Cancer Treatment and Research. 2007;134:343-55. [Link]
Alexander HR, Hanna N, Pingpank JF.
Department of Surgery, University of Maryland Medical Center, Baltimore, MD 21201, USA. HRAlexander@smail.umaryland.edu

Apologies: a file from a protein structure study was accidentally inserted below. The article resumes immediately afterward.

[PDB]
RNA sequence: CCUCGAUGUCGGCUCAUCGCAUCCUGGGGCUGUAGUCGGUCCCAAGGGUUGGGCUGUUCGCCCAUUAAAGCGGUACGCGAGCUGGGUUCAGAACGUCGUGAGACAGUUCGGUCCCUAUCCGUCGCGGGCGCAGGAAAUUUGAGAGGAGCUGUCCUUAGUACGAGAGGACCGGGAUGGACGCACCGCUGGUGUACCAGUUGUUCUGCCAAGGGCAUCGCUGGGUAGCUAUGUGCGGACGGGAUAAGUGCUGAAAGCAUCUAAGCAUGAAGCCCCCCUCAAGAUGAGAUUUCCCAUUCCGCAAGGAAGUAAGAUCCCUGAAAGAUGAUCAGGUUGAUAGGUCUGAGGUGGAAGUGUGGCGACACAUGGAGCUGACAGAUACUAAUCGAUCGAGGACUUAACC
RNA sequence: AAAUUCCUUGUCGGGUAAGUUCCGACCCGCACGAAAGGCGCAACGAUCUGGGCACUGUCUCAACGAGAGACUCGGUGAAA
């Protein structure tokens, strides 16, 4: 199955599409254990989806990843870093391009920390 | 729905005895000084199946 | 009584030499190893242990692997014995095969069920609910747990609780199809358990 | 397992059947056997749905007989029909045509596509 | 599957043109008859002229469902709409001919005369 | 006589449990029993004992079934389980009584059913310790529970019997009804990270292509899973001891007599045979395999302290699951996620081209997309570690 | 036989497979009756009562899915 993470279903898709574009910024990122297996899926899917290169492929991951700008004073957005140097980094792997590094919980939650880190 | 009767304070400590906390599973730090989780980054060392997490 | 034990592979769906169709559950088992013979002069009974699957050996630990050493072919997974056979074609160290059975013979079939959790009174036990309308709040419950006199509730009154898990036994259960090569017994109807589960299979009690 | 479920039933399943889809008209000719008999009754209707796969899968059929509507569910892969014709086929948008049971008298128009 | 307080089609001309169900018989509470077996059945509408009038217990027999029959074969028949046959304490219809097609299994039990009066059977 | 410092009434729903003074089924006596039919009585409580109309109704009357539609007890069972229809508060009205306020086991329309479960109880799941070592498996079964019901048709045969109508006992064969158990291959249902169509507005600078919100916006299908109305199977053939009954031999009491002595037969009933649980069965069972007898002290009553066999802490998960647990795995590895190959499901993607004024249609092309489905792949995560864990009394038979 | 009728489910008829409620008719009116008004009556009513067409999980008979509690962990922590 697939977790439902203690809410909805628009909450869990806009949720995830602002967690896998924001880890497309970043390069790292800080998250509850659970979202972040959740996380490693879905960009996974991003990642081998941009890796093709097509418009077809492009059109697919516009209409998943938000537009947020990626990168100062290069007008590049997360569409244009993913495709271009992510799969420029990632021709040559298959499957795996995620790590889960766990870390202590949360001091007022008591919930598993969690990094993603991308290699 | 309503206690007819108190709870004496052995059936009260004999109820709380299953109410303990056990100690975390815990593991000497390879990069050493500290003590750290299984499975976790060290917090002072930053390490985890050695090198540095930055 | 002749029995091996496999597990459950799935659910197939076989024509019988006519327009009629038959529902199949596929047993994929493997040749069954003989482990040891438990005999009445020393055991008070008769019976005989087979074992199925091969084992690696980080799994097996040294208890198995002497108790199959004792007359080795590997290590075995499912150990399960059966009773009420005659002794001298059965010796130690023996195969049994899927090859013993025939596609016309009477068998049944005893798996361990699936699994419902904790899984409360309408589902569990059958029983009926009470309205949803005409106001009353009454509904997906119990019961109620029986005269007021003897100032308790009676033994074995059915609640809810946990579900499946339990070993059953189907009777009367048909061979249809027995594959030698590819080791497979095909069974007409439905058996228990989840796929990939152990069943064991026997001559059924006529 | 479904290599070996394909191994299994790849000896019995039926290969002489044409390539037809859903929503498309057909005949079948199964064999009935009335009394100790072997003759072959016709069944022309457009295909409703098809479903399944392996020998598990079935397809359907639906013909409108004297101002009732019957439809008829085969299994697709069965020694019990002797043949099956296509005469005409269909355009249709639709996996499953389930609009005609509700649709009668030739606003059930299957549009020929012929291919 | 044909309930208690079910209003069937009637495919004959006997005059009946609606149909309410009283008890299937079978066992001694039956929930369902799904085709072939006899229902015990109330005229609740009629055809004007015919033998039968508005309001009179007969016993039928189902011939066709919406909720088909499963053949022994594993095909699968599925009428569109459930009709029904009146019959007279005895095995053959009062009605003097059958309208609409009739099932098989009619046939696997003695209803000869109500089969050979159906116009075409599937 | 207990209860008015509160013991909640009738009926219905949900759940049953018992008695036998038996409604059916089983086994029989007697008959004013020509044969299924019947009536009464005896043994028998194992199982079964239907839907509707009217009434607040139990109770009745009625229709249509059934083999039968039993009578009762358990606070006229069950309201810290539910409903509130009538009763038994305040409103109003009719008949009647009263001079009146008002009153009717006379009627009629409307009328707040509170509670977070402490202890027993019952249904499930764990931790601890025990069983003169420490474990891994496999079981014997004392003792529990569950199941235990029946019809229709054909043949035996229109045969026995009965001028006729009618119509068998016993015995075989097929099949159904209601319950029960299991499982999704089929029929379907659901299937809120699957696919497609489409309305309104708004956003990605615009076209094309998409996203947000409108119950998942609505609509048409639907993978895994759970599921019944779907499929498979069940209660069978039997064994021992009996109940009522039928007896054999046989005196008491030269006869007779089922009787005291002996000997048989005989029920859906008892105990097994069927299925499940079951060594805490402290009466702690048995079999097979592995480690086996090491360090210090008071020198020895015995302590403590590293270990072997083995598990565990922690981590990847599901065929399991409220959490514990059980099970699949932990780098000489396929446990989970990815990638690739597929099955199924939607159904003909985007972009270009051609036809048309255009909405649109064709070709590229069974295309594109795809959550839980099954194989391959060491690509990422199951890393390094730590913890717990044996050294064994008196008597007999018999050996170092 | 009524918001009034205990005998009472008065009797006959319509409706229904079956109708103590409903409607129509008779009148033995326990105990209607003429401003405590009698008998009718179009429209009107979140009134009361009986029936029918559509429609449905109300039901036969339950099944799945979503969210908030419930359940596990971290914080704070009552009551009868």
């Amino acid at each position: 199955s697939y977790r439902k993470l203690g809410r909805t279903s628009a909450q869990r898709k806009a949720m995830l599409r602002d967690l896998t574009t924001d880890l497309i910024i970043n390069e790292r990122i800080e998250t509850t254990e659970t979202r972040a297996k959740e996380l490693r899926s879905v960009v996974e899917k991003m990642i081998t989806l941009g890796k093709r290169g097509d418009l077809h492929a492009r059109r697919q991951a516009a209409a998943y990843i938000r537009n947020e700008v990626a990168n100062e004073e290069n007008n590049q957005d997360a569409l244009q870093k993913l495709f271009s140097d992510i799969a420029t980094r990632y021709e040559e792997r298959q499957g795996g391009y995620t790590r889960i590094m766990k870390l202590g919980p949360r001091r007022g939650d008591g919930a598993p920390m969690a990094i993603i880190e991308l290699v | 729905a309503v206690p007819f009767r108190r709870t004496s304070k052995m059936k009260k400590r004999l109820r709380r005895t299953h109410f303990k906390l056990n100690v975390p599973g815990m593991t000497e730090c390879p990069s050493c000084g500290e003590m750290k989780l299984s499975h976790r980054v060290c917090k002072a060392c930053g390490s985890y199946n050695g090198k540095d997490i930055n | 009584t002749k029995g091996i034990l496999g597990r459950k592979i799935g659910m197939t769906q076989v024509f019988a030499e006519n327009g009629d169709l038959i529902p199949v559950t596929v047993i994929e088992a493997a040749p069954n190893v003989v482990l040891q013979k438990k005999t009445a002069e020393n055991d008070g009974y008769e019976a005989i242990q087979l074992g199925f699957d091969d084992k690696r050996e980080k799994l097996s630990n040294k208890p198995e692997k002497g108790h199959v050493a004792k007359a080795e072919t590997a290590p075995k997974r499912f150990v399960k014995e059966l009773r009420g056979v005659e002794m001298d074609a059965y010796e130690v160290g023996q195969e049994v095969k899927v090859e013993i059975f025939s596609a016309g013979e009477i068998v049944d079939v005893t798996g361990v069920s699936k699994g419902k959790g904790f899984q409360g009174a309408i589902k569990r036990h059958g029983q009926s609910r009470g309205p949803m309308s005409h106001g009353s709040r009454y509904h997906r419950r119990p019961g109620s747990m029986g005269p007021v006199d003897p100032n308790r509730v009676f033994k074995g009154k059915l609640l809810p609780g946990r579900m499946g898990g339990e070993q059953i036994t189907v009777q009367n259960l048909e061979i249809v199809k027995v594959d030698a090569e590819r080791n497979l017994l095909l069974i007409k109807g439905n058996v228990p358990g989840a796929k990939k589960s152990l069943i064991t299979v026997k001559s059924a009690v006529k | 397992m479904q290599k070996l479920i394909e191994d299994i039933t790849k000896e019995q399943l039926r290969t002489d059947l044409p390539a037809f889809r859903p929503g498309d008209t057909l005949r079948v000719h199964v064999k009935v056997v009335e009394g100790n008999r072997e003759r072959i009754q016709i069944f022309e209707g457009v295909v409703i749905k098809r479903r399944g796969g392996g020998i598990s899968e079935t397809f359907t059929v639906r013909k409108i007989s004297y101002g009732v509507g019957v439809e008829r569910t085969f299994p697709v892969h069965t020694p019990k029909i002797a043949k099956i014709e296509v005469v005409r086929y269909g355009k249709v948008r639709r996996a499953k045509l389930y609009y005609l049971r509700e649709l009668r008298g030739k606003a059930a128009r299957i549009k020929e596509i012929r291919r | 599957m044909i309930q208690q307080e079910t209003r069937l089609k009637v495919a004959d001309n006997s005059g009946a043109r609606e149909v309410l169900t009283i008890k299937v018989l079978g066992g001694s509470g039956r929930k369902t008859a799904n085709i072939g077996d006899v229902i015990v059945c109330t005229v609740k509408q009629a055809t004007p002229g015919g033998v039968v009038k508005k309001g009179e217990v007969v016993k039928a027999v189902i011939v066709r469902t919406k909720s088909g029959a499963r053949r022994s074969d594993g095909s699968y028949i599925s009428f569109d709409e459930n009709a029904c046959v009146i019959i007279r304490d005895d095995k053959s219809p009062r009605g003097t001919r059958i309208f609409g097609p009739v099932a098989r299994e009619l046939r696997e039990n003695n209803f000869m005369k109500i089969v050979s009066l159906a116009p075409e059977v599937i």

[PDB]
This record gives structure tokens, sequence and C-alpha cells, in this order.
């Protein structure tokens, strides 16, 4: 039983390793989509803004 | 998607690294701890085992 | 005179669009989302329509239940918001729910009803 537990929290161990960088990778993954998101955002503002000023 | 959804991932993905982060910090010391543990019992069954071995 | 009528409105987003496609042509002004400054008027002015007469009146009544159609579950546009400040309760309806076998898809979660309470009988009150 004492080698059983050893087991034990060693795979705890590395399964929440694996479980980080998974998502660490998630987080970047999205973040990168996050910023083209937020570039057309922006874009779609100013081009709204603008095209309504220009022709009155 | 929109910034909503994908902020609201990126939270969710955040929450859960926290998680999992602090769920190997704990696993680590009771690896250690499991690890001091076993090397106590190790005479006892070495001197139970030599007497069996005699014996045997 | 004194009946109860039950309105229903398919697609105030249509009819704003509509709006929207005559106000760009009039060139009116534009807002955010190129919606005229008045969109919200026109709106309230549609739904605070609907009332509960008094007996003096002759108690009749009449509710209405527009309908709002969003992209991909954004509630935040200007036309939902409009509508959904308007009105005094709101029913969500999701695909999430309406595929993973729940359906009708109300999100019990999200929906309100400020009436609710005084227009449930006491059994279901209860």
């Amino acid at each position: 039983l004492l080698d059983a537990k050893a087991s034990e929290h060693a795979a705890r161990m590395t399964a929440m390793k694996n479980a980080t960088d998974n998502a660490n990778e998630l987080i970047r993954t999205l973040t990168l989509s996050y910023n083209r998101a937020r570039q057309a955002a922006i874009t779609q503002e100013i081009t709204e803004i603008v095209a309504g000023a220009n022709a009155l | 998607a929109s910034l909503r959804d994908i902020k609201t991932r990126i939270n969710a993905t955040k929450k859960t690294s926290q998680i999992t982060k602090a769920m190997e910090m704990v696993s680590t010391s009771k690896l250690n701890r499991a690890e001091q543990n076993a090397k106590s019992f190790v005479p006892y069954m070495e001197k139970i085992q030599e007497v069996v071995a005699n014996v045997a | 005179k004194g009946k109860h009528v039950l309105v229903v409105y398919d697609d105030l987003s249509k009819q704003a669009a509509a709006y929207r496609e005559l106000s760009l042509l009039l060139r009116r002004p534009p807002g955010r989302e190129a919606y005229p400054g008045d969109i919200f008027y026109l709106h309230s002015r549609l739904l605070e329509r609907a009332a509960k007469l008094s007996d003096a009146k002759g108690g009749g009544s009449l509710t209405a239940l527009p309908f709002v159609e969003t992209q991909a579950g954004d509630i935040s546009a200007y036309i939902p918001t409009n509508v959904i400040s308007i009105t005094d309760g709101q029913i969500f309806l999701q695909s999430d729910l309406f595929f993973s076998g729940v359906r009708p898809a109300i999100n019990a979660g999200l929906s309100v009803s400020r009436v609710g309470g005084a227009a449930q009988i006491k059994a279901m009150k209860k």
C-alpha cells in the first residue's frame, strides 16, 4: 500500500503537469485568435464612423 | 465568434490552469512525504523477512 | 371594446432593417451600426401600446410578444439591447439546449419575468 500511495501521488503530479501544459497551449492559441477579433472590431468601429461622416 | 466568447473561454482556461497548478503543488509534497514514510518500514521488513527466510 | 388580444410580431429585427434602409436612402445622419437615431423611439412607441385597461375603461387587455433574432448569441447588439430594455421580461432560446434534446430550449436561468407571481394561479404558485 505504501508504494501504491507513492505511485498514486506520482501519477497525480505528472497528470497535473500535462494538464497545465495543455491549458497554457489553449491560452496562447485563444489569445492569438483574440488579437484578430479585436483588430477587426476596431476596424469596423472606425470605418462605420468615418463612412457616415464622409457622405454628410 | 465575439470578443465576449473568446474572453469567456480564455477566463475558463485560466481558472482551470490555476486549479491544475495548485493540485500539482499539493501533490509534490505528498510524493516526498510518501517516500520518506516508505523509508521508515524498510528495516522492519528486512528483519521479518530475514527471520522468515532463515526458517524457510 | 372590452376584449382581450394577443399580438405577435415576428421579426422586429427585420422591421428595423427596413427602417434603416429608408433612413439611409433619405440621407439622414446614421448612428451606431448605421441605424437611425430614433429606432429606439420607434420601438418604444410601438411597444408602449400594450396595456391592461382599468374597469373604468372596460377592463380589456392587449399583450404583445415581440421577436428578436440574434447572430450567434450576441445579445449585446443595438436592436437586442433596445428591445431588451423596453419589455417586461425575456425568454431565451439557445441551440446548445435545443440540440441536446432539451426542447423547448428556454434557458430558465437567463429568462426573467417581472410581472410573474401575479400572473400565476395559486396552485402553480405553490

Taken together, these reports provide very provocative and encouraging data that have prompted some to conclude that cytoreduction and HIPEC represents a “new standard of care” for patients with MPM . Certainly, for selected patients who have good performance status (low operative risk) and in whom complete or near complete cytoreduction can be achieved, this form of therapy is associated with a very notable overall survival ranging from 67 to 92 months in 2 larger series. Patient selection remains the central criteria for successful outcome. Patients should be carefully evaluated for co-morbid illnesses that would make them an unacceptable operative risk. Subsequently, CT scan and possibly laparoscopy should be performed to assess resectability with the appreciation that patients with suboptimal resection do very poorly. Pre-operative assessment of disease resectability is difficult to ascertain but some useful information can be obtained from a careful review of the CT scan; some investigators have advocated routine laparoscopy. Technically, details of HIPEC vary from center to center to some degree with respect to type of chemotherapy, dose of chemotherapy, duration of HIPEC, degree of hyperthermia, and method of recirculating the chemotherapy using either the open or closed technique. The use of the HIPEC technique, however, is considered the optimal method of ensuring complete distribution of therapeutic agents to the peritoneal cavity. Hyperthermia is routinely used for its synergistic actions with chemotherapy and its direct tumoricidal activity in experimental models. However, the therapeutic contribution of HIPEC above the effects of successful cytoreduction cannot be determined with available data although palliation of ascites is observed with HIPEC even without cytoreduction. There are no data indicating that one intra-operative chemotherapy regimen is superior to any other. The centers that report use of prolonged induction or post-operative intraperitoneal chemotherapy do not appear to have superior outcomes to those centers that use a more simple treatment regimen. Finally, although the intensity of therapy is considerable, once recovered, the patients appear to enjoy a good HRQOL. Although not specific for patients with MPM, 2 reports have convincingly demonstrated that HRQOL is significantly improved after HIPEC.